- Automated, continuous monitoring with real-time data and enhanced security visibility.
- Creates trust between federal agencies and CSPs.
The biggest benefit to using FedRAMP-compliant CSPs is rigorous security and uptime engineered into the data center and cloud system, which remains audited against strict standards in near real-time.
Getting approved for the FedRAMP certification is far tougher than most cloud providers anticipated. In fact, few organizations are truly capable of making it through the process. As shared by an article in GCN:
Of more than 80 cloud providers who have applied to go through the FedRAMP certification, more than half are not yet ready to go through the process, according to Kathy Conrad, principal deputy associate administrator with the General Services Administration’s Office of Citizen Services and Innovative Technologies.
Further, Conrad reported that the government intentionally made the program “rigorous and does not plan to make it any easier.”
In other words, any organization that can obtain FedRAMP certification has a pretty shiny competitive advantage over other cloud providers. It’s the federal government’s stamp of approval on security and uptime.
So, which organizations are genuinely capable of making it through the FedRAMP certification process?
One reliable measure is how highly an organization rates against the Capability Maturity Model Integration (CMMI) framework. CMMI is a process improvement program that guides businesses into organizational and operational maturity. It is broken up into five levels:
- Level 1: Initial — At this stage, processes are not defined and are reactive.
- Level 2: Managed — Some processes are defined, but the business is still in a state of reactive mode.
- Level 3: Defined — The business starts to move into a state of proactivity, with clearly defined processes and procedures.
- Level 4: Quantitatively Managed — Not only are the processes well-defined, but they are measured for quality and efficiency.
- Level 5: Optimizing — Mature businesses maintain clear real-time visibility into how their processes are performing and optimize them accordingly.
Lifeline Data Centers has a CMMI of 4+
Our estimation is that companies need to be at Level 4 and well into Level 5 to have a realistic chance of successfully navigating the FedRAMP certification process.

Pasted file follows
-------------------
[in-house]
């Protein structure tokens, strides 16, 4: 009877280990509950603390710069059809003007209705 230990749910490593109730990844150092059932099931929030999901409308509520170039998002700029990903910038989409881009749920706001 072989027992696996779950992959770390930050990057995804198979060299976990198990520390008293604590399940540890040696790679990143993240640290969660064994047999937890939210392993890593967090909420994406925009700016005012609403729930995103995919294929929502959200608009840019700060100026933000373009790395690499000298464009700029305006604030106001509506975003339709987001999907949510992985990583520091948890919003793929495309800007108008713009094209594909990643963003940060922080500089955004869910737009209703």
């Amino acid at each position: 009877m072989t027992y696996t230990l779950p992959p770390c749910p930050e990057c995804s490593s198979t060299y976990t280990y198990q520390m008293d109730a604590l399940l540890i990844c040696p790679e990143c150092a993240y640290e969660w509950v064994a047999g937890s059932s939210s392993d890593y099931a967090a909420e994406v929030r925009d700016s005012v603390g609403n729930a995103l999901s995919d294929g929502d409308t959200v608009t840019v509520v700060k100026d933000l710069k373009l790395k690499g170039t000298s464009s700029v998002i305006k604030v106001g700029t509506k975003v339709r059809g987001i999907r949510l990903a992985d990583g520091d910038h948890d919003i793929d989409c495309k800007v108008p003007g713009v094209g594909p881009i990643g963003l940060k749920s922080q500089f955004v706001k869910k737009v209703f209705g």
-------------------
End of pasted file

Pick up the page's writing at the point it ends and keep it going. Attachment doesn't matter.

The reality is that FedRAMP will separate the high-level providers from the commodity providers. If you want to compete for any government agency cloud hosting contracts, or secure and compliant private industry business: then the rigorous, costly, and tedious process is mandatory.
Although FedRAMP, which is managed by the General Services Administration, has been increasingly accepted, many criticized the lengthy approval process. In some cases, it has taken more than a year.
Under the new FedRAMP Accelerated program, the approval process will take an average of three to six months.
Federal Computer Week said the new accelerated process will require CSPs that want to work with the Joint Authorization Board for FedRAMP approval to have a third-party assessment organization, or 3PAO, conduct the initial capabilities assessment before diving into detailed documentation.
If the 3PAO gives the cloud service provider a nod of approval, the provider would be considered FedRAMP ready, after the additional approval of the FedRAMP team. According to Goodrich, the designation would be legitimate and would assure agencies that the service was ready for use, Federal Computer Week reported.
While the new changes focus on speed, FedRAMP Director Matt Goodrich said it was never among the goals. "Our primary focus was security, avoiding hacks, avoiding breaches. But as we rethink the FedRAMP process, we know that the process needs to be quicker, but without sacrificing security standards."
Cloud Service Providers (CSPs) that offer cloud services to federal agencies must meet the following requirements, as exactly defined by FedRAMP.gov:
- Directly apply or work with a sponsoring agency to submit an offering for FedRAMP authorization
- Implement the FedRAMP baseline security controls
- Hire an Independent Assessor to perform an independent system assessment
- Create and submit an authorization package
- Provide continuous monitoring reports and updates
To get a better idea of what is required, CSPs should review the following:
- Security Assessment Framework (SAF)
- Guide to Understanding FedRAMP
- FedRAMP’s process areas: Document, Assess, Authorize, and Monitor.
Visit FedRAMP’s official website for full documentation on the requirements.
The State of FedRAMP Compliance
FedRAMP is steadily seeing an increase in adoption, and FedRAMP shared some of its progress in the micrographic to the right. (Click to zoom).
Some of the highlights from the end of last year include:
- 53% increase in agency authorizations
- 25% increase in JAB authorizations
- 340% increase in training enrollees
- 50% increase in FedRAMP compliant cloud services
We plan to be a contributor to these numbers this year, and we believe these numbers indicate how important FedRAMP really is.
For a full rundown of the report, visit the official FedRAMP website.
It's all in the numbers:
FedRAMP-Authorized Cloud Computing is the way of the future for government agencies.
For more information, request a tour of our data center today.